Welcome to the next installment of the Anesthesia Patient Safety podcast hosted by Alli Bechtel. This podcast will be an exciting journey towards improved anesthesia patient safety.
Today, we are talking with Matthew Meyer and Jonathan McBride, authors of the APSF article, “Sustainable Health Care Must Be the Next Patient Safety Movement.” You can find this Letter to the Editor in the June 2022 APSF Newsletter.
Here is a list of the articles that we talk about during the interview:
MacNeill AJ, Lillywhite R, Brown CJ. The impact of surgery on global climate: a carbon footprinting study of operating theatres in three health systems. Lancet Planet Health. 2017 Dec;1(9):e381-e388. doi: 10.1016/S2542-5196(17)30162-6. Epub 2017 Dec 8. PMID: 29851650.
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© 2022, The Anesthesia Patient Safety Foundation
Hello and welcome back to the Anesthesia Patient Safety Podcast. My name is Alli Bechtel, and I am your host. Thank you for joining us for another show. We are so excited that it is June because that means that the June 2022 APSF Newsletter is here. There is a lot of great content all about anesthesia patient safety and we are going to be talking about it right here on the podcast.
But before we dive into the episode today, you’ve heard me recognize our corporate supporters on this show, but there’s another supporter who is absolutely essential – YOU! Every individual donation matters so much. Please visit APSF.org and click on the Our Donors heading and consider making a tax-deductible donation to the APSF.
We are opening the June 2022 APSF Newsletter and turning our attention to a Letter to the Editor called, “Sustainable Health Care Must Be the Next Patient Safety Movement” by Jonathon McBride and Matthew Meyer. To follow along with us, head over to APSF.org and click on the Newsletter Heading. First one down is the current issue. Then, scroll down until you get to the Letters to the Editor section and click on our featured article today. I will include a link in the show notes as well.
Did you know that a year ago in British Columbia during a massive heat wave, an elderly patient developed dyspnea and received the diagnosis of “climate change?” This is the first known patient to receive this diagnosis, but the authors tells us, that she will not be the last. The authors give us a call to action upfront since inhalational anesthestics contribute significantly to the health care sector greenhouse gas emissions and this is one area that anesthesia professionals may be able to modify their clinical practice and continue to keep patients and the environment safe. Here’s the summary of the article:
“The next patient safety movement is sustainable health care. Anesthetic gasses make an unexpectedly large contribution to health care pollution and emissions. This gives anesthesiologists the opportunity to lead in the effort to reduce health care’s impact on population health. If we can markedly reduce our specialty’s emissions, we can demonstrate to the entire health care sector that sustainable health care is possible and important to the well-being of our patients.”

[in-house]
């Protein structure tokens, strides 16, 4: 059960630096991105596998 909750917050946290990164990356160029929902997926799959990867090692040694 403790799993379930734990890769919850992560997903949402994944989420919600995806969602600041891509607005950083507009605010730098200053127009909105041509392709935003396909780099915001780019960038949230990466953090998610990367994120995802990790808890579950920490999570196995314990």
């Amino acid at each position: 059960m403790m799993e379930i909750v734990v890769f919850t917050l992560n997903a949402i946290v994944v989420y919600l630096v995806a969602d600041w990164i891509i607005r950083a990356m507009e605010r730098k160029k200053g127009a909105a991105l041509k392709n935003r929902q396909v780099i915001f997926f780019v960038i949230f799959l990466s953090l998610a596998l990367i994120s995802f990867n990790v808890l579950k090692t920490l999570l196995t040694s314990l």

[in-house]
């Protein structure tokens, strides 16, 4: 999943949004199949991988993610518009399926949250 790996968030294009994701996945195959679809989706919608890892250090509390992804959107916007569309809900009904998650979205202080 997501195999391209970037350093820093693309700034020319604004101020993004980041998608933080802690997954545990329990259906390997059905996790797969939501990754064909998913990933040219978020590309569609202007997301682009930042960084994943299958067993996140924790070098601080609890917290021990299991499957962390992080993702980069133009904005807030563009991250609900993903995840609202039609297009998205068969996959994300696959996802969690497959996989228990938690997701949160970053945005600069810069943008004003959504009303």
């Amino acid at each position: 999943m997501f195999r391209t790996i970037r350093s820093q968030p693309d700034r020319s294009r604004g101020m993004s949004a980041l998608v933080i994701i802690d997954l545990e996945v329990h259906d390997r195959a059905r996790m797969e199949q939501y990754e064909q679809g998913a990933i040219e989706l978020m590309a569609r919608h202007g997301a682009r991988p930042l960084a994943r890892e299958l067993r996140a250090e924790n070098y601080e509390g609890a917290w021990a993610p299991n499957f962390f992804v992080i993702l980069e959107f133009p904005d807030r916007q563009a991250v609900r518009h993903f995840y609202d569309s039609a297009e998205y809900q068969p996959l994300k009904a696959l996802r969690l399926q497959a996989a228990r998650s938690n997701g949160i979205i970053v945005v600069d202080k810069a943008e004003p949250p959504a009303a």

The authors also provide a guide for anesthesia professionals to be able to work towards a more sustainable health care system. Check out figure 2 in the article. Here are the opportunities that the authors provide:
- Avoid Desflurane and Nitrous Oxide unless clinically necessary
- Check for leaks in exisiting nitrous oxide piping. Consider eliminating nitrous oxide piping from new buildings.
- Consider the use of Propofol for general anesthesia.
- If volatile anesthetics are indicated, use low fresh gas-flows to reduce the unnecessary consumption of volatile anesthestics.
- Advocate for pharmaceutical and medical supply vendors to focus on sustainability, and to design products for the circular economy.
We hope that you will check out the article, but now we are so excited to hear from the authors of the article, McBride and Meyer, on the show today. They are so passionate about this topic, so stay tuned!
Are you an advocate for sustainable healthcare at your institution? Let us know by tagging us on Twitter using the #APSFPodcast and join us next week as we continue the conversation with Meyer and McBride.
If you have any questions or comments from today’s show, please email us at [email protected]. Please keep in mind that the information in this show is provided for informational purposes only and does not constitute medical or legal advice. We hope that you will visit APSF.org for detailed information and check out the show notes for links to all the topics we discussed today.
Let’s keep the conversation about anesthesia patient safety going all week long in between the podcast show releases. We would love to connect with you on Twitter, Instagram, Facebook and LinkedIn. What are you waiting for? Go ahead and tag us in a patient safety related tweet or like our next post on Instagram, like us on Facebook, or connect with us on LinkedIn!! We can’t wait to hear from you.
Until next time, stay vigilant so that no one shall be harmed by anesthesia care.
© 2022, The Anesthesia Patient Safety Foundation